Treatment resistant depression (TRD) is associated with poor outcomes, but a consensus is lacking in the literature regarding which compound represents the best pharmacological augmentation strategy to antidepressants (AD). In the present review, we identify the available literature regarding the pharmacological augmentation to AD in TRD. Research in the main psychiatric databases was performed (PubMed, ISI Web of Knowledge, PsychInfo). Only original articles in English with the main topic being pharmacological augmentation in TRD and presenting a precise definition of TRD were included. Aripiprazole and lithium were the most investigated molecules, and aripiprazole presented the strongest evidence of efficacy. Moreover, olanzapine, quetiapine, cariprazine, risperidone, and ziprasidone showed positive results but to a lesser extent. Brexpiprazole and intranasal esketamine need further study in real-world practice. Intravenous ketamine presented an evincible AD effect in the short-term. The efficacy of adjunctive ADs, antiepileptic drugs, psychostimulants, pramipexole, ropinirole, acetyl-salicylic acid, metyrapone, reserpine, testosterone, T3/T4, naltrexone, SAMe, and zinc cannot be precisely estimated in light of the limited available data. Studies on lamotrigine and pindolol reported negative results. According to our results, aripiprazole and lithium may be considered by clinicians as potential effective augmentative strategies in TRD, although the data regarding lithium are somewhat controversial. Reliable conclusions about the other molecules cannot be drawn. Further controlled comparative studies, standardized in terms of design, doses, and duration of the augmentative treatments, are needed to formulate definitive conclusions.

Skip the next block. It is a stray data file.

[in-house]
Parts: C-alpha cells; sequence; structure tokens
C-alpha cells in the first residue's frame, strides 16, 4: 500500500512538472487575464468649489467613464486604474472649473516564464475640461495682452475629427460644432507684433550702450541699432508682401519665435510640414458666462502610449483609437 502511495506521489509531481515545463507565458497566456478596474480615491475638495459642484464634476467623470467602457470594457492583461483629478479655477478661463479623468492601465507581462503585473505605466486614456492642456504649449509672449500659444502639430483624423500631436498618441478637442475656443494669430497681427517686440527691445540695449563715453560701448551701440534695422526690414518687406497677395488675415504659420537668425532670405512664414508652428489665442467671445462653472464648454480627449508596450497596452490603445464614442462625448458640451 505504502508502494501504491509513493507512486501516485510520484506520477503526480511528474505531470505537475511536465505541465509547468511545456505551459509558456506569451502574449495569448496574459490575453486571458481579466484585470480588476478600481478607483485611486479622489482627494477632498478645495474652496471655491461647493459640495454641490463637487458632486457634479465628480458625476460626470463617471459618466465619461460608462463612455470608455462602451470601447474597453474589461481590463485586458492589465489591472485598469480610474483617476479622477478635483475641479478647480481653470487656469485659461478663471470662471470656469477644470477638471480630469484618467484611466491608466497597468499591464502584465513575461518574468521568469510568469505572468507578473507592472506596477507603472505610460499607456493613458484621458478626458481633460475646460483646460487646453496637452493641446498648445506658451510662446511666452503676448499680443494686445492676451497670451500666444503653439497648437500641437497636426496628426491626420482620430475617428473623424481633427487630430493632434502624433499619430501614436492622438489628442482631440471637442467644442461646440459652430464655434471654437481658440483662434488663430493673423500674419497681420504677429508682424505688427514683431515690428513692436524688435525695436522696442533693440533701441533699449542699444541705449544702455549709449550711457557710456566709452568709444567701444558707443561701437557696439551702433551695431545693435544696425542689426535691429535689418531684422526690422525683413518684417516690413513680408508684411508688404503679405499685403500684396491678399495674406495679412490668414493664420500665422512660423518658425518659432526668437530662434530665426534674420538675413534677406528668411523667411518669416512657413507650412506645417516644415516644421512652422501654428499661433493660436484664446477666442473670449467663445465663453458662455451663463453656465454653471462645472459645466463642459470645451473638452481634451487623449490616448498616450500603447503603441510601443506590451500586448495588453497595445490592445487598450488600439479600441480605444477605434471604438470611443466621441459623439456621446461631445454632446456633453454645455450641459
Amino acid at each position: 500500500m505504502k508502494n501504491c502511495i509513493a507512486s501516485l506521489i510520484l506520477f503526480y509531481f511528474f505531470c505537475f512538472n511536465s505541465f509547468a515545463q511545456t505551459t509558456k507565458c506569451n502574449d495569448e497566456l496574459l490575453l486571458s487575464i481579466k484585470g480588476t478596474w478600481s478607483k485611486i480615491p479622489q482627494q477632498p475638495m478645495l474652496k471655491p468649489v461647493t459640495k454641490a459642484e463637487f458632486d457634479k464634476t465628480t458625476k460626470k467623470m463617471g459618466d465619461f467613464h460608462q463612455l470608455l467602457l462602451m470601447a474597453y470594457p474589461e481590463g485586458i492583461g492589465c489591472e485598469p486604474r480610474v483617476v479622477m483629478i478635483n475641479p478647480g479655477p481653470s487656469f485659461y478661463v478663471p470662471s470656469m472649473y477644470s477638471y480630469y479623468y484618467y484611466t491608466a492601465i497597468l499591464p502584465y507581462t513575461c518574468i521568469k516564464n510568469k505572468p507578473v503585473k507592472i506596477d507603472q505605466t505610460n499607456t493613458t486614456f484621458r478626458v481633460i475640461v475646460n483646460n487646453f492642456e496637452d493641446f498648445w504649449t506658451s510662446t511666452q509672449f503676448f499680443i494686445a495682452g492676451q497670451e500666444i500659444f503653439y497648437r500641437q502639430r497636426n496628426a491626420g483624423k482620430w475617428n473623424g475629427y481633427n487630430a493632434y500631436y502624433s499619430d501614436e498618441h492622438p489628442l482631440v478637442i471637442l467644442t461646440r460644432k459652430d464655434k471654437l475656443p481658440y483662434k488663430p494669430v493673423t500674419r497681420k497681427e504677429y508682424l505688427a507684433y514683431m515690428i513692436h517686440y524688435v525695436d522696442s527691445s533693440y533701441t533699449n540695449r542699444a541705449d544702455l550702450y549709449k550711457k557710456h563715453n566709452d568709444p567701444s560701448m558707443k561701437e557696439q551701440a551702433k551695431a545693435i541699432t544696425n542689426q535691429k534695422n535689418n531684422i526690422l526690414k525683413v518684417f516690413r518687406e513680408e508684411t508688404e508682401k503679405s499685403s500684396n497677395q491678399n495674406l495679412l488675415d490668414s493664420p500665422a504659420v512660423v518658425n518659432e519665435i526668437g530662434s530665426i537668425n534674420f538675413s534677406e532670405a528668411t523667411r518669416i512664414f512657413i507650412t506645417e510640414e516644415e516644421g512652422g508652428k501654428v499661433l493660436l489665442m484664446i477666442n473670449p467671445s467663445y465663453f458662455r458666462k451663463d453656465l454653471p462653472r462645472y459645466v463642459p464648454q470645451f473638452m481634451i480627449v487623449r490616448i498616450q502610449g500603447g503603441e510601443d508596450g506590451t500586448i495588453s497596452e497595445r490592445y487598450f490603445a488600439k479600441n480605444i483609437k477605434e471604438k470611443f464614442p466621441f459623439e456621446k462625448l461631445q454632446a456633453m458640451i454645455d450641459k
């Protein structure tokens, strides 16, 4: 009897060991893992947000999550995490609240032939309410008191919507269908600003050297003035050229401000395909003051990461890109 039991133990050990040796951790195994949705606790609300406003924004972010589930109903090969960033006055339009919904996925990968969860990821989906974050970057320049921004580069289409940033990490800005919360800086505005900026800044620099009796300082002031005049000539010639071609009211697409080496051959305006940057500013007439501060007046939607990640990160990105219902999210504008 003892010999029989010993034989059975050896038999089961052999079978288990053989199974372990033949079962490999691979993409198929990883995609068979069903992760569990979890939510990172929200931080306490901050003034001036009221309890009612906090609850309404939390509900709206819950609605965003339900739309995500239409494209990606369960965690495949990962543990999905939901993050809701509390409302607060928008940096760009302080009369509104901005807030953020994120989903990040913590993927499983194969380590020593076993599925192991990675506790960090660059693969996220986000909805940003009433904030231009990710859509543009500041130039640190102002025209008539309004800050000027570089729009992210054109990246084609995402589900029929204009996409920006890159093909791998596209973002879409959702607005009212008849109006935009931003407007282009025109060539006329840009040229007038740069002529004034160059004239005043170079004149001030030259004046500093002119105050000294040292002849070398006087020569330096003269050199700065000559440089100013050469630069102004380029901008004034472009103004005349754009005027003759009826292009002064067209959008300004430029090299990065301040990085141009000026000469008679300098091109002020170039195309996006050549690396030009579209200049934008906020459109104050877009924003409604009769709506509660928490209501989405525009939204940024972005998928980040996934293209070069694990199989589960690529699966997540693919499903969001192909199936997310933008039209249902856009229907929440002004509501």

Keywords: augmentation; psychopharmacology; review; treatment-resistant depression.